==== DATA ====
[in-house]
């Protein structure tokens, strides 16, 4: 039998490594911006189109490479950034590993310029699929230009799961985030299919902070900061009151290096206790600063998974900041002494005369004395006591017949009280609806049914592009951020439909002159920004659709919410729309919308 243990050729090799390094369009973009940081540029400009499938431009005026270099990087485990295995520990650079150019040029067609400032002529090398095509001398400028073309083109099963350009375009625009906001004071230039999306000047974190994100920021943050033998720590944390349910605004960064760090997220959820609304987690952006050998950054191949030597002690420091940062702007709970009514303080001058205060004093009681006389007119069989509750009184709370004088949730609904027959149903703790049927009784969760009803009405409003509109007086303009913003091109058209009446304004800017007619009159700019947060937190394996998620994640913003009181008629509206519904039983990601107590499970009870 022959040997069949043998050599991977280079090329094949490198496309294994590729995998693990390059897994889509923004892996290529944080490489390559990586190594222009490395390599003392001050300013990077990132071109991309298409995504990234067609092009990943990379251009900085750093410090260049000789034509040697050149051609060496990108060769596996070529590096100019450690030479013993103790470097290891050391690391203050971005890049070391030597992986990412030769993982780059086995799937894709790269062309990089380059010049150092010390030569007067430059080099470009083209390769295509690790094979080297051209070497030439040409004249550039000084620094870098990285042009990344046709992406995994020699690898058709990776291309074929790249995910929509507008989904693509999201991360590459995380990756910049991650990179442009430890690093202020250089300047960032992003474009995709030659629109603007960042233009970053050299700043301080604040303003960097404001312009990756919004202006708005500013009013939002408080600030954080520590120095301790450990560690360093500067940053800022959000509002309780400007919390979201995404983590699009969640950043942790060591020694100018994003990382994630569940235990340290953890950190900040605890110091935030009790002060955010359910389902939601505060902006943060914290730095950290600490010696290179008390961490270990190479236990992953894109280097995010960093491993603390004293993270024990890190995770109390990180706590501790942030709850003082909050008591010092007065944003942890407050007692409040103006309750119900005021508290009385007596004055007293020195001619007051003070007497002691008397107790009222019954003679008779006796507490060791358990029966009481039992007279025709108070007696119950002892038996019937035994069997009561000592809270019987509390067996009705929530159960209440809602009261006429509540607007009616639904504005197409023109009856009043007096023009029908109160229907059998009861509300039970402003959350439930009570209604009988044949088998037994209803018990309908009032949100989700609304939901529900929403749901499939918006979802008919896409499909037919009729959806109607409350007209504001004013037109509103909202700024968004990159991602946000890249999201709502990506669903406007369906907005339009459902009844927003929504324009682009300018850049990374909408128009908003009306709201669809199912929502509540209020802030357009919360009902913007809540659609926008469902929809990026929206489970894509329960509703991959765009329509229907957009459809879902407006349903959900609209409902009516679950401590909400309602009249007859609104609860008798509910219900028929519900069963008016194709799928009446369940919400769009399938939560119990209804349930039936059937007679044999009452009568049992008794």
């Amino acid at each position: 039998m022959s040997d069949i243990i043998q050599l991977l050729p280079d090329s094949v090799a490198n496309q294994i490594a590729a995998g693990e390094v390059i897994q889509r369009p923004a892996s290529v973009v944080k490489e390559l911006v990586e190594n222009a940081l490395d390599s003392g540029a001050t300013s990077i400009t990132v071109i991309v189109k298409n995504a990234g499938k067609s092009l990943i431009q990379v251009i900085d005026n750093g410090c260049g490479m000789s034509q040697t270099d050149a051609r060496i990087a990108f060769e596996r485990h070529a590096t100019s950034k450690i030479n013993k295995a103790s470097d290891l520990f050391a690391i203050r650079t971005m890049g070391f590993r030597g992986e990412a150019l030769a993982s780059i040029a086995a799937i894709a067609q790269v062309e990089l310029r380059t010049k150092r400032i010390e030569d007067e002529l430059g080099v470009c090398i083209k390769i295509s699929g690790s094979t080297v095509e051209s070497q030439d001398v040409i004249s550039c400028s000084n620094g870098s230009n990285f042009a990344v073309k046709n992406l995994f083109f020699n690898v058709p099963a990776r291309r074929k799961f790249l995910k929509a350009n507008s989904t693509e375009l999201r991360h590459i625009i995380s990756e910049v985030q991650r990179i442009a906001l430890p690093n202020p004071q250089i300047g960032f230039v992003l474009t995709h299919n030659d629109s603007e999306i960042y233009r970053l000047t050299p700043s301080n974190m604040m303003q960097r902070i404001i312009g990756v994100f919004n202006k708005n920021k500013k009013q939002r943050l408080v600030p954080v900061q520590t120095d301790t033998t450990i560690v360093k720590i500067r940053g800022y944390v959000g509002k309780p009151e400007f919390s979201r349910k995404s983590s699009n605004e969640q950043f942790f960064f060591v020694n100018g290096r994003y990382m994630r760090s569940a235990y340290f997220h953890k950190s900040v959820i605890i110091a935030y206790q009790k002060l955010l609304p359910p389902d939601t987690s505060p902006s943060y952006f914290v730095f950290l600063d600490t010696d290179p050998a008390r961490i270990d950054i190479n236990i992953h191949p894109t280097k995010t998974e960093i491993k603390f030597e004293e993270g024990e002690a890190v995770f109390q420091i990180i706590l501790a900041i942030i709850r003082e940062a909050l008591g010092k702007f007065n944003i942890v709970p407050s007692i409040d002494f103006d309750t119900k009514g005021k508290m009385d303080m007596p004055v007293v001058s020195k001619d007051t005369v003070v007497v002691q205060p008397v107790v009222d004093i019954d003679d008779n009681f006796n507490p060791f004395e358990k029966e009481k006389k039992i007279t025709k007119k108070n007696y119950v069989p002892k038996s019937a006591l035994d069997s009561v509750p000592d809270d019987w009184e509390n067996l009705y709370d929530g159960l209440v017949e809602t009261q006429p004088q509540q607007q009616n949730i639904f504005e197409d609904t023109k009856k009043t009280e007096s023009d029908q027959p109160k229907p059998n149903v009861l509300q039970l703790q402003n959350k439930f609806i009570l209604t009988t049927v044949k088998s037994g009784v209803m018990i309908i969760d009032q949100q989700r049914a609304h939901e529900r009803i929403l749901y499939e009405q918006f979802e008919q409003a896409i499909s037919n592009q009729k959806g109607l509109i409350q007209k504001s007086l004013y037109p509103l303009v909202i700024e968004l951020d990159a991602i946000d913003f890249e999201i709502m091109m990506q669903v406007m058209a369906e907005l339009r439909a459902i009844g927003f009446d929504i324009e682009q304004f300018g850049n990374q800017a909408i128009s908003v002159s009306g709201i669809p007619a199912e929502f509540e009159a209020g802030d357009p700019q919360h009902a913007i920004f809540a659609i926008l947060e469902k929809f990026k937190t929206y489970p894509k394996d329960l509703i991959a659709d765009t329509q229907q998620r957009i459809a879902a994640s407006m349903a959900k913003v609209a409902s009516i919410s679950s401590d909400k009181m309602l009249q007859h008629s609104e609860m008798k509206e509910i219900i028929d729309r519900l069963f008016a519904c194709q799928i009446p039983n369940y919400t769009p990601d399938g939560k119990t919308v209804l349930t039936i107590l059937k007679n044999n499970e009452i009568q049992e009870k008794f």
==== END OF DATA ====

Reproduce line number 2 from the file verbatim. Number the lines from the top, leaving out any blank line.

């Protein structure tokens, strides 16, 4: 039998490594911006189109490479950034590993310029699929230009799961985030299919902070900061009151290096206790600063998974900041002494005369004395006591017949009280609806049914592009951020439909002159920004659709919410729309919308 243990050729090799390094369009973009940081540029400009499938431009005026270099990087485990295995520990650079150019040029067609400032002529090398095509001398400028073309083109099963350009375009625009906001004071230039999306000047974190994100920021943050033998720590944390349910605004960064760090997220959820609304987690952006050998950054191949030597002690420091940062702007709970009514303080001058205060004093009681006389007119069989509750009184709370004088949730609904027959149903703790049927009784969760009803009405409003509109007086303009913003091109058209009446304004800017007619009159700019947060937190394996998620994640913003009181008629509206519904039983990601107590499970009870 022959040997069949043998050599991977280079090329094949490198496309294994590729995998693990390059897994889509923004892996290529944080490489390559990586190594222009490395390599003392001050300013990077990132071109991309298409995504990234067609092009990943990379251009900085750093410090260049000789034509040697050149051609060496990108060769596996070529590096100019450690030479013993103790470097290891050391690391203050971005890049070391030597992986990412030769993982780059086995799937894709790269062309990089380059010049150092010390030569007067430059080099470009083209390769295509690790094979080297051209070497030439040409004249550039000084620094870098990285042009990344046709992406995994020699690898058709990776291309074929790249995910929509507008989904693509999201991360590459995380990756910049991650990179442009430890690093202020250089300047960032992003474009995709030659629109603007960042233009970053050299700043301080604040303003960097404001312009990756919004202006708005500013009013939002408080600030954080520590120095301790450990560690360093500067940053800022959000509002309780400007919390979201995404983590699009969640950043942790060591020694100018994003990382994630569940235990340290953890950190900040605890110091935030009790002060955010359910389902939601505060902006943060914290730095950290600490010696290179008390961490270990190479236990992953894109280097995010960093491993603390004293993270024990890190995770109390990180706590501790942030709850003082909050008591010092007065944003942890407050007692409040103006309750119900005021508290009385007596004055007293020195001619007051003070007497002691008397107790009222019954003679008779006796507490060791358990029966009481039992007279025709108070007696119950002892038996019937035994069997009561000592809270019987509390067996009705929530159960209440809602009261006429509540607007009616639904504005197409023109009856009043007096023009029908109160229907059998009861509300039970402003959350439930009570209604009988044949088998037994209803018990309908009032949100989700609304939901529900929403749901499939918006979802008919896409499909037919009729959806109607409350007209504001004013037109509103909202700024968004990159991602946000890249999201709502990506669903406007369906907005339009459902009844927003929504324009682009300018850049990374909408128009908003009306709201669809199912929502509540209020802030357009919360009902913007809540659609926008469902929809990026929206489970894509329960509703991959765009329509229907957009459809879902407006349903959900609209409902009516679950401590909400309602009249007859609104609860008798509910219900028929519900069963008016194709799928009446369940919400769009399938939560119990209804349930039936059937007679044999009452009568049992008794």